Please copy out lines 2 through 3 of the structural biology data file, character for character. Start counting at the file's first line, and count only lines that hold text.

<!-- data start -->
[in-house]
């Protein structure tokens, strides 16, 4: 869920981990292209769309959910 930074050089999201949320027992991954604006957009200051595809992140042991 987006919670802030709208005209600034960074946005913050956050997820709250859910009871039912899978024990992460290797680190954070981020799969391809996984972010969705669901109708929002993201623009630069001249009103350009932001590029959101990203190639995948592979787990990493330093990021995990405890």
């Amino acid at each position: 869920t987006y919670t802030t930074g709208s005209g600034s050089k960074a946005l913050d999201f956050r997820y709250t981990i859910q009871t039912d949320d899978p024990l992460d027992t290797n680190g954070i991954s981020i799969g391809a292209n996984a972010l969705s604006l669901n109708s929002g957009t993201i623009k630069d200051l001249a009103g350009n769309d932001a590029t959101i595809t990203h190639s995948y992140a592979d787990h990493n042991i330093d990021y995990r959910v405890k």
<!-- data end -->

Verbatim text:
């Protein structure tokens, strides 16, 4: 869920981990292209769309959910 930074050089999201949320027992991954604006957009200051595809992140042991 987006919670802030709208005209600034960074946005913050956050997820709250859910009871039912899978024990992460290797680190954070981020799969391809996984972010969705669901109708929002993201623009630069001249009103350009932001590029959101990203190639995948592979787990990493330093990021995990405890």
């Amino acid at each position: 869920t987006y919670t802030t930074g709208s005209g600034s050089k960074a946005l913050d999201f956050r997820y709250t981990i859910q009871t039912d949320d899978p024990l992460d027992t290797n680190g954070i991954s981020i799969g391809a292209n996984a972010l969705s604006l669901n109708s929002g957009t993201i623009k630069d200051l001249a009103g350009n769309d932001a590029t959101i595809t990203h190639s995948y992140a592979d787990h990493n042991i330093d990021y995990r959910v405890k």